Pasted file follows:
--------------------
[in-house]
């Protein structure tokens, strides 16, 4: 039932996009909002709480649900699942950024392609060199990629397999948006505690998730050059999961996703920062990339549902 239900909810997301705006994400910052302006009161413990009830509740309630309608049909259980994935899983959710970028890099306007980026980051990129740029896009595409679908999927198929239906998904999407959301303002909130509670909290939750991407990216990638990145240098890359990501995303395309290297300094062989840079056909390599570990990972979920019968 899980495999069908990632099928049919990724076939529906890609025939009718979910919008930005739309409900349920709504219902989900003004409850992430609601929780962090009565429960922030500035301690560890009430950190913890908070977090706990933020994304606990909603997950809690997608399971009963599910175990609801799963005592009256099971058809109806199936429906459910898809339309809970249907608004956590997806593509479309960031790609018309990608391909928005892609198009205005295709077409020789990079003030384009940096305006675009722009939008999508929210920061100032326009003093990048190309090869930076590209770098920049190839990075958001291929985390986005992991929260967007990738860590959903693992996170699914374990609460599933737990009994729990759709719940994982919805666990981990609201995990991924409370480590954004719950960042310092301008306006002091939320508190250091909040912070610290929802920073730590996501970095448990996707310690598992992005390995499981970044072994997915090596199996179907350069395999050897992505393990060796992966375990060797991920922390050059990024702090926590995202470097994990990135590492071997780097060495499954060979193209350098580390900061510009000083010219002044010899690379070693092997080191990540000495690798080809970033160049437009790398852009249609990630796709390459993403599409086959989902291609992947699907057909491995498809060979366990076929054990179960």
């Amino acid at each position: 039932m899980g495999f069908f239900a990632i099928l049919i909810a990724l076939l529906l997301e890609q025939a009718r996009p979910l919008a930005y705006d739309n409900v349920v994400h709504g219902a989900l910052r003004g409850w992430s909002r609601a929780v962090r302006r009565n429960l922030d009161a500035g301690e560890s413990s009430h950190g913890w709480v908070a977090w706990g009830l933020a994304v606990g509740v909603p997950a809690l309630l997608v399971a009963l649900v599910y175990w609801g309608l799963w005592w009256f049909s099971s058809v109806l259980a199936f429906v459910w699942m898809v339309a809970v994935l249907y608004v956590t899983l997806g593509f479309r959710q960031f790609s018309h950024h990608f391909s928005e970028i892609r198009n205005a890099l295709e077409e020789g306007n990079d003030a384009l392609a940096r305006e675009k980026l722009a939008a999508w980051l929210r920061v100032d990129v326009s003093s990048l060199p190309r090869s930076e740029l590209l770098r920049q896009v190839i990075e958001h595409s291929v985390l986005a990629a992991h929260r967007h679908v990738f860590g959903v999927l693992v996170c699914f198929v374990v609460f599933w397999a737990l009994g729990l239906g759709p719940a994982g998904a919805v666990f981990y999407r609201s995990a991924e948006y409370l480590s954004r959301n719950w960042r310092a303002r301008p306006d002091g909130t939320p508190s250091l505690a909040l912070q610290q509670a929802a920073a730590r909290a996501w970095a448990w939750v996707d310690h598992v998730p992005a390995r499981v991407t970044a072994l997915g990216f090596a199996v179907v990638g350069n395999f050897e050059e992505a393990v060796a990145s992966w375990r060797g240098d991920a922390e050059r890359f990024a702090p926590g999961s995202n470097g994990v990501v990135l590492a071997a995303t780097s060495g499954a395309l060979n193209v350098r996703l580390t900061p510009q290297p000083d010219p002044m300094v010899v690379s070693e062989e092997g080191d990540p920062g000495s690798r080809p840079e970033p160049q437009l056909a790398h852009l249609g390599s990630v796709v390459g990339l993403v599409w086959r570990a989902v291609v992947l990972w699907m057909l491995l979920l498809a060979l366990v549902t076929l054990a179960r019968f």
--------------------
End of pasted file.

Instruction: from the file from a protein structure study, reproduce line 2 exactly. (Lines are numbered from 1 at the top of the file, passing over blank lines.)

């Protein structure tokens, strides 16, 4: 039932996009909002709480649900699942950024392609060199990629397999948006505690998730050059999961996703920062990339549902 239900909810997301705006994400910052302006009161413990009830509740309630309608049909259980994935899983959710970028890099306007980026980051990129740029896009595409679908999927198929239906998904999407959301303002909130509670909290939750991407990216990638990145240098890359990501995303395309290297300094062989840079056909390599570990990972979920019968 899980495999069908990632099928049919990724076939529906890609025939009718979910919008930005739309409900349920709504219902989900003004409850992430609601929780962090009565429960922030500035301690560890009430950190913890908070977090706990933020994304606990909603997950809690997608399971009963599910175990609801799963005592009256099971058809109806199936429906459910898809339309809970249907608004956590997806593509479309960031790609018309990608391909928005892609198009205005295709077409020789990079003030384009940096305006675009722009939008999508929210920061100032326009003093990048190309090869930076590209770098920049190839990075958001291929985390986005992991929260967007990738860590959903693992996170699914374990609460599933737990009994729990759709719940994982919805666990981990609201995990991924409370480590954004719950960042310092301008306006002091939320508190250091909040912070610290929802920073730590996501970095448990996707310690598992992005390995499981970044072994997915090596199996179907350069395999050897992505393990060796992966375990060797991920922390050059990024702090926590995202470097994990990135590492071997780097060495499954060979193209350098580390900061510009000083010219002044010899690379070693092997080191990540000495690798080809970033160049437009790398852009249609990630796709390459993403599409086959989902291609992947699907057909491995498809060979366990076929054990179960």